Rational functions are powerful because they can approximate functions closely near singularities, but the same power makes them difficult to work with. If you represent a rational function in the obvious way as a polynomial quotient $r = p/q$, then in interesting cases $p$ and $q$ will vary by many orders of magnitude over the region of interest. This can make computation in floating point arithmetic effectively impossible.
A solution to this problem is to represent $r$ in barycentric form instead, $r = N/D$, where $N$ and $D$ are partial fractions based on certain adaptively selected support points. This idea led to the Chebfun aaa
algorithm a few months ago [2], and now it has further led to an improvement in our capabilities for rational best approximation on an interval. The old remez
code has been replaced by a new and much more powerful minimax
command [1]. We believe this is the most powerful implementation of the Remez algorithm ever produced.
As a famous example in this area, let us consider type $(n,n)$ rational approximation of $x$ on $[1,1]$ for various $n$. Up to 2016, Chebfun's remez
code was only able to go up to $(8,8)$. For example, on p. 192 of [3], a plot is presented of errors up to type $(50,50)$, but they are taken from a table rather than computed on the fly.
Now, by contrast, here we go to type $(80,80)$. Chebfun has to work a bit, but the computation is successful.
x = chebfun('x'); f = abs(x); tic, [p,q,r] = minimax(f,80,80,'silent'); toc xx = linspace(1,1,3000).^3; LW = 'linewidth'; FS = 'fontsize'; plot(xx,f(xx)r(xx),LW,3) grid on, ylim(1e11*[1 1]) title('error curve for type (80,80) approximation',FS,36)
Elapsed time is 21.560009 seconds.
Computing such an approximations in ordinary 16digit arithmetic, so far as we know, is unprecedented. Varga, Carpenter, and Ruttan computed these approximations in the 1990s using 200digit extended precision [4].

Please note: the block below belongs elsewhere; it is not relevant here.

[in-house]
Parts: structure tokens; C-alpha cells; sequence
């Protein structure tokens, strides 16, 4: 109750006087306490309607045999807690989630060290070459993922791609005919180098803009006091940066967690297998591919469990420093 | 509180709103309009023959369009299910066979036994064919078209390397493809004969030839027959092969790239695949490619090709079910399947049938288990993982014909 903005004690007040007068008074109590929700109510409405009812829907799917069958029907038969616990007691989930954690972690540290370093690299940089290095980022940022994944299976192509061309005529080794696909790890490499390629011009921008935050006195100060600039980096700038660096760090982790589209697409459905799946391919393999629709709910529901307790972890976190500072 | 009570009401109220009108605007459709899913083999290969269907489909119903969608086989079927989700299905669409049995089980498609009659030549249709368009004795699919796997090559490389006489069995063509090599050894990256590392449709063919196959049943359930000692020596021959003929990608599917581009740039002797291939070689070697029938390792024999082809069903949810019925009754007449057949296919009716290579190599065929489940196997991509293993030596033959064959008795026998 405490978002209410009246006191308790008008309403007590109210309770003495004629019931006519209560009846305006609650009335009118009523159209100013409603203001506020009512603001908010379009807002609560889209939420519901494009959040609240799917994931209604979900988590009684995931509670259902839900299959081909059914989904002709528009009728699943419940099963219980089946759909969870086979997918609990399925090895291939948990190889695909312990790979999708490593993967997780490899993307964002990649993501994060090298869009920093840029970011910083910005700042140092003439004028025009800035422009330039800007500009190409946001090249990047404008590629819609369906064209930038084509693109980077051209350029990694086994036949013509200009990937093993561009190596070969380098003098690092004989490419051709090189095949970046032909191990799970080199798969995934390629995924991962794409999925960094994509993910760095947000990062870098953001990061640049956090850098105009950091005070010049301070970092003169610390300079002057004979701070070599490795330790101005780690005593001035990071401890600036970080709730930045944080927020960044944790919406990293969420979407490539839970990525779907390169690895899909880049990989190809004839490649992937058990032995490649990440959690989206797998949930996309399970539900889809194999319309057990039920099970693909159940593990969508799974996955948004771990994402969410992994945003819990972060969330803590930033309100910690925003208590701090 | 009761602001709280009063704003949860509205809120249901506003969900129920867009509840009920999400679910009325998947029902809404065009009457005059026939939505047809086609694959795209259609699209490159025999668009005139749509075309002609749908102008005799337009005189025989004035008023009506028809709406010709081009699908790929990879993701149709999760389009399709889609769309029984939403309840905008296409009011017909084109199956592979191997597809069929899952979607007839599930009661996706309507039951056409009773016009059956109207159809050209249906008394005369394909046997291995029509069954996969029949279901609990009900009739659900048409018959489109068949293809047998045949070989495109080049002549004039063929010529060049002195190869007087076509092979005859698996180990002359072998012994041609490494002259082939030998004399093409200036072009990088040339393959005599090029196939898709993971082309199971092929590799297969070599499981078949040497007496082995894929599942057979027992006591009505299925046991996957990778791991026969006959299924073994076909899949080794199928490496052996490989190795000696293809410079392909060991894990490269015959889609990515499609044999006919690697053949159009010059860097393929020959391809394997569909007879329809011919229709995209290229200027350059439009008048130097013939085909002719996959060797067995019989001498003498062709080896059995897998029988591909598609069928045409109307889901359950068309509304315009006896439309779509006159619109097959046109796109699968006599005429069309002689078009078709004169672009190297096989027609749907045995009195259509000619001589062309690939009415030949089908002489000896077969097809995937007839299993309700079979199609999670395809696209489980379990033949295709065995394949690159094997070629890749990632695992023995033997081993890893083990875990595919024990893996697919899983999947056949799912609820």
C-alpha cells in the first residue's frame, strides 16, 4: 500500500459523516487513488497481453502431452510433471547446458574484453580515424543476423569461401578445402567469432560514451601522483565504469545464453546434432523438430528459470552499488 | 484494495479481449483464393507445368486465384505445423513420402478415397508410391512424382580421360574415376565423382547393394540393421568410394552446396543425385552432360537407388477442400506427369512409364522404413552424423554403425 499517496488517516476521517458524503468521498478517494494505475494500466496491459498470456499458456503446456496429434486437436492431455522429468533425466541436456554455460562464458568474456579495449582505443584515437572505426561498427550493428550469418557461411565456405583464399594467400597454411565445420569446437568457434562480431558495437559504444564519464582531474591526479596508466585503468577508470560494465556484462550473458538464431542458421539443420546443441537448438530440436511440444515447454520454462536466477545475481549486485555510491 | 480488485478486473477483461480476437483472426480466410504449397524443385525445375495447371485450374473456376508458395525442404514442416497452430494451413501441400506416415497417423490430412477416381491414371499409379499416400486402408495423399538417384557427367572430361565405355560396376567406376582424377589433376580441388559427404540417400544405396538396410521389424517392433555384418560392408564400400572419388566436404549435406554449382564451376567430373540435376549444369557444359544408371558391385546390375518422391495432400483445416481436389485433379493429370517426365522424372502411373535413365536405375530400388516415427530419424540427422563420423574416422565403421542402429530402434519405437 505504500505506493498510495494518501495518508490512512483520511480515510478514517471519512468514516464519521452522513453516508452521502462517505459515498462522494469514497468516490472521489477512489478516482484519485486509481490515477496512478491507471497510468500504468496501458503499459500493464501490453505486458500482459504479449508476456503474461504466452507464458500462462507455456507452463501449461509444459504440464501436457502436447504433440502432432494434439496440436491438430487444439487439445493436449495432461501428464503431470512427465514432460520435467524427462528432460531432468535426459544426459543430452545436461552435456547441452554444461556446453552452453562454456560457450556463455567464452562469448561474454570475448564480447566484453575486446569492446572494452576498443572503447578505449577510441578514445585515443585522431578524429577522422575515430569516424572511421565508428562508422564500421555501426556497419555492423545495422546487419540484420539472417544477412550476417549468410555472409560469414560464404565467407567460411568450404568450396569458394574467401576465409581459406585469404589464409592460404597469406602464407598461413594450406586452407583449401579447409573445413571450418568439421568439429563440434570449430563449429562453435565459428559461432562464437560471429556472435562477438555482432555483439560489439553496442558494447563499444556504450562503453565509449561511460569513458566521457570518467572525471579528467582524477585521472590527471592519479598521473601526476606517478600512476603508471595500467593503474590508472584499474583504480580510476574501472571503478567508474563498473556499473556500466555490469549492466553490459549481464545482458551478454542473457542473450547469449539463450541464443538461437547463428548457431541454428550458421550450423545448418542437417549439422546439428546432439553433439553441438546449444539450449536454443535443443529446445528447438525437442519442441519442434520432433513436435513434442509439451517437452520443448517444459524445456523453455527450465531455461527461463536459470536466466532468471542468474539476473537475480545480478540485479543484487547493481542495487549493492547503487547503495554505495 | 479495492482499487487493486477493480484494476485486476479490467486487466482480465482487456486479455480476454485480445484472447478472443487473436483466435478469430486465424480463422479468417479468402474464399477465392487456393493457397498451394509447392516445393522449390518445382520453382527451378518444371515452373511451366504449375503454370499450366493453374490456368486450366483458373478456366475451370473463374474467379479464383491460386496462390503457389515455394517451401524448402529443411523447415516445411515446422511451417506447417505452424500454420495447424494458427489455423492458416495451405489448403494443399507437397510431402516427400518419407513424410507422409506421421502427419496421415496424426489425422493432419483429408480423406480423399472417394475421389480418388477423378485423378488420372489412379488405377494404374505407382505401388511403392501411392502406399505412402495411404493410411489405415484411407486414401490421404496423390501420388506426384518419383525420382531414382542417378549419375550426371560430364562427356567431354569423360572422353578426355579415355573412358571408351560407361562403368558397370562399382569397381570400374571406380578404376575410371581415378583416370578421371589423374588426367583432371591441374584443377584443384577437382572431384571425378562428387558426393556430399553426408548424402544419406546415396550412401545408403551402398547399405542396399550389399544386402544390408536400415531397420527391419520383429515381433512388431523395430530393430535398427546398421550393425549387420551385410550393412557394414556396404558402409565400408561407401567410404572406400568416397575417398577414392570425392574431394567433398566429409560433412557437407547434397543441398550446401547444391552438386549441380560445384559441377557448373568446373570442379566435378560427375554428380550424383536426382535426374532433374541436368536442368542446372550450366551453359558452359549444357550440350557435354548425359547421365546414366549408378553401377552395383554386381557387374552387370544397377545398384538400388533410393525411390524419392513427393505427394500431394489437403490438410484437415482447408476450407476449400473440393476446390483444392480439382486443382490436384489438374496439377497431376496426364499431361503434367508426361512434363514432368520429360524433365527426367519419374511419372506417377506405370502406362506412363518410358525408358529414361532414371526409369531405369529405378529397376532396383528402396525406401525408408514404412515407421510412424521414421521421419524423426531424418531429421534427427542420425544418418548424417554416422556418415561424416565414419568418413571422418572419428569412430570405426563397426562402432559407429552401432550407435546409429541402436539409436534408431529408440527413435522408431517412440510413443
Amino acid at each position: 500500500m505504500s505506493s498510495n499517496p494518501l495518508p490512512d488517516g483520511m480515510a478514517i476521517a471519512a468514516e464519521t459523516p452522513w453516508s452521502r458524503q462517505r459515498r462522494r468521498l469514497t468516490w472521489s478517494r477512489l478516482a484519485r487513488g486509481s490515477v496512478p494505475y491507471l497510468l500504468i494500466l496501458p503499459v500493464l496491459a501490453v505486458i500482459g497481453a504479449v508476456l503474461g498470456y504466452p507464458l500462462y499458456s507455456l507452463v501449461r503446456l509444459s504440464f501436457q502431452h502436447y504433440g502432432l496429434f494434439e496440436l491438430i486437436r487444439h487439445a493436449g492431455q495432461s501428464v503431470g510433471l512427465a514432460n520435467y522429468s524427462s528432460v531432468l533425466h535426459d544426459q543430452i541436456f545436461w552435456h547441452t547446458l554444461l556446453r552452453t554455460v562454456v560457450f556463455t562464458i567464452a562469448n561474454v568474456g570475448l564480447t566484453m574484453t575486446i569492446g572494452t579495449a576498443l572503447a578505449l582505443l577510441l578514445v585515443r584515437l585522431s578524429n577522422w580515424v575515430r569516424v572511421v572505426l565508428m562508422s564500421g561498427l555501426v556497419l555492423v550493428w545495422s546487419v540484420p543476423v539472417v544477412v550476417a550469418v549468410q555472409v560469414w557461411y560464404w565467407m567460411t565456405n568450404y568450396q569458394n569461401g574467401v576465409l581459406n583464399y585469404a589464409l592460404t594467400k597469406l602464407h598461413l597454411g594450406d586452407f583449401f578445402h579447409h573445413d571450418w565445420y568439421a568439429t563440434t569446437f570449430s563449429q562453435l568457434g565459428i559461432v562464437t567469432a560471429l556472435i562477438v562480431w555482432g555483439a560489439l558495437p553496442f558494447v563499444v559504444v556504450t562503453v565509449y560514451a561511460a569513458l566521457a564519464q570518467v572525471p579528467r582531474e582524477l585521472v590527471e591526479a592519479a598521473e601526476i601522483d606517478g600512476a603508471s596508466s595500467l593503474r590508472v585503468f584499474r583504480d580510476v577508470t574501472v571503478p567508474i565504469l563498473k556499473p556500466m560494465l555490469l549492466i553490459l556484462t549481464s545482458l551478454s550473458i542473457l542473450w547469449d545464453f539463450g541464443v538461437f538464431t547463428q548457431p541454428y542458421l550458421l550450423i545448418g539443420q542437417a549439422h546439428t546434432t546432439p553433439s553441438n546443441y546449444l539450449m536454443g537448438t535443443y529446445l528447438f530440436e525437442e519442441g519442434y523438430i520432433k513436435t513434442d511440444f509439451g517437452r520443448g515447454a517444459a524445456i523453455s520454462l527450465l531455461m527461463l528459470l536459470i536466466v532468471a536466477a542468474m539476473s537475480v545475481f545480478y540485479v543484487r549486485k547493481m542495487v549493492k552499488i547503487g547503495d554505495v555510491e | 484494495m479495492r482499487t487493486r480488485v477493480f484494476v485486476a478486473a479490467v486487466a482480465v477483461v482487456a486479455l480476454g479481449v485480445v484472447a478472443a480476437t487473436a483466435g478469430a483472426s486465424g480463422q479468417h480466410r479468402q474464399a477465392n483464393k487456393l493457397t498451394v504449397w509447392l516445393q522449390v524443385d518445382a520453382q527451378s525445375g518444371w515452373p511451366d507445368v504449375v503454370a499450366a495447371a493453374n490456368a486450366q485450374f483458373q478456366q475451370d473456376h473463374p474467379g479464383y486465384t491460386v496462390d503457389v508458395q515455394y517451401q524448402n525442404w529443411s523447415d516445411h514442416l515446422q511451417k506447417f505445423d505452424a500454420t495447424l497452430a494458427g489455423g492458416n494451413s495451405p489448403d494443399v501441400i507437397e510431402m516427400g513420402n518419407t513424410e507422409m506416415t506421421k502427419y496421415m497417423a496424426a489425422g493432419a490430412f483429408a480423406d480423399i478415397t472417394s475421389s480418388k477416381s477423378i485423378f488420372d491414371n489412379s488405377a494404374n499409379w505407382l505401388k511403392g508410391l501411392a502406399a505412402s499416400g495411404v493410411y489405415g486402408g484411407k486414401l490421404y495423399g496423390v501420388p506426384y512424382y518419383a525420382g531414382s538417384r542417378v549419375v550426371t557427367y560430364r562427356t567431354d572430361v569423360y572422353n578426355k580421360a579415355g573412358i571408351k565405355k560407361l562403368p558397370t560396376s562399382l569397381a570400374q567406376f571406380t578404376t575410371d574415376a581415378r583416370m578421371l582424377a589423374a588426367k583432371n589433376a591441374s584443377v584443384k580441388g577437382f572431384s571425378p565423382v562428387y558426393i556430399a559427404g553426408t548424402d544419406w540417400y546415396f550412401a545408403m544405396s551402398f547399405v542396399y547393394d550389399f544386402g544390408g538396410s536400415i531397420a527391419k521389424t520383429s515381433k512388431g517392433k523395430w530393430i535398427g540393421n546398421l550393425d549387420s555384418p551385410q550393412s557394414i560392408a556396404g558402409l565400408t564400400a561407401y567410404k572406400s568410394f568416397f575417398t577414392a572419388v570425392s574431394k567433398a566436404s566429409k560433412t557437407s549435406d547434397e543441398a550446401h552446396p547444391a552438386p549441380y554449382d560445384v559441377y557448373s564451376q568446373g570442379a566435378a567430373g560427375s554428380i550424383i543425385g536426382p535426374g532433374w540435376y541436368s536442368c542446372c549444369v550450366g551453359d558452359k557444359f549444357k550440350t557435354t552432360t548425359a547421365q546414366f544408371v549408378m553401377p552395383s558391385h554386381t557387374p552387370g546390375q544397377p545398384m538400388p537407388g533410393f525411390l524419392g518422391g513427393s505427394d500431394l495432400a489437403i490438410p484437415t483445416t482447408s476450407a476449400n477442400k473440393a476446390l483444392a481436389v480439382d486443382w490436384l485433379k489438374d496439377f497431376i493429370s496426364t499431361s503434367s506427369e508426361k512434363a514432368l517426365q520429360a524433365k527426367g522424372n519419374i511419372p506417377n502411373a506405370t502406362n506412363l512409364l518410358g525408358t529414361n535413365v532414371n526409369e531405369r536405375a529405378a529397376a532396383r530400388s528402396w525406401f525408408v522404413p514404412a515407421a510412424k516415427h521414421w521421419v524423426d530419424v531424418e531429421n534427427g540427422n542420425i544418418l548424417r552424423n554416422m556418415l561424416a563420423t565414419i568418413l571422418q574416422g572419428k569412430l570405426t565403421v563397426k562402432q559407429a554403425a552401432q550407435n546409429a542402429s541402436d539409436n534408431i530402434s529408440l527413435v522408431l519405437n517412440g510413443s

The difficulty lies with the exponentially clustered equioscillation points (and poles along the imaginary axis, clustering near $x=0$). This clustering makes a $p/q$ representation out of the question. To show the exponential effect, we can plot the right half of the error curve on a semilogx scale:
xx = logspace(14,0,5000); semilogx(xx,f(xx)r(xx),LW,3) grid on, axis([1e14 1 1e11 1e11]) title('semilogx scale',FS,36)
Floatingpoint computing with rational functions like this has been effectively impossible in the past; we seem to be entering a new era.
References

B. Beckermann, S.I. Filip, Y. Nakatsukasa, and L. N. Trefethen, Rational minimax approximation via adaptive barycentric representations, to appear.

Y. Nakatsukasa, O. Sete, and L. N. Trefethen, The AAA algorithm for rational approximation, arXiv 2016:1612.00337.

L. N. Trefethen, Approximation Theory and Approximation Practice, SIAM, 2013.

R. S. Varga, A. Ruttan, and A. D. Carpenter, Numerical results on best uniform rational approximation of $x$ on $[1,+1]$. Mathematics of the USSRSbornik 74 (1993), 271.